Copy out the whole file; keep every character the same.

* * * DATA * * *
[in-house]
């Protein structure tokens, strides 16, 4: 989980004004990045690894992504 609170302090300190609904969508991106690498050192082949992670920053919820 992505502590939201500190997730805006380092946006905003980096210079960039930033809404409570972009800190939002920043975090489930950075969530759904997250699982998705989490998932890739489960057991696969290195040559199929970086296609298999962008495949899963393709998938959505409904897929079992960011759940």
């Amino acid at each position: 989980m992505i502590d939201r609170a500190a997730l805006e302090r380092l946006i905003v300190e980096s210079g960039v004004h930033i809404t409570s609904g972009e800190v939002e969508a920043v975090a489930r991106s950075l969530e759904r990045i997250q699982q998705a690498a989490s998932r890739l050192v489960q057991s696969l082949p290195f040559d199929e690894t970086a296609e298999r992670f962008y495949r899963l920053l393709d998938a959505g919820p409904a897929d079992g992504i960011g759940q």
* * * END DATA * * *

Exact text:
[in-house]
């Protein structure tokens, strides 16, 4: 989980004004990045690894992504 609170302090300190609904969508991106690498050192082949992670920053919820 992505502590939201500190997730805006380092946006905003980096210079960039930033809404409570972009800190939002920043975090489930950075969530759904997250699982998705989490998932890739489960057991696969290195040559199929970086296609298999962008495949899963393709998938959505409904897929079992960011759940």
């Amino acid at each position: 989980m992505i502590d939201r609170a500190a997730l805006e302090r380092l946006i905003v300190e980096s210079g960039v004004h930033i809404t409570s609904g972009e800190v939002e969508a920043v975090a489930r991106s950075l969530e759904r990045i997250q699982q998705a690498a989490s998932r890739l050192v489960q057991s696969l082949p290195f040559d199929e690894t970086a296609e298999r992670f962008y495949r899963l920053l393709d998938a959505g919820p409904a897929d079992g992504i960011g759940q």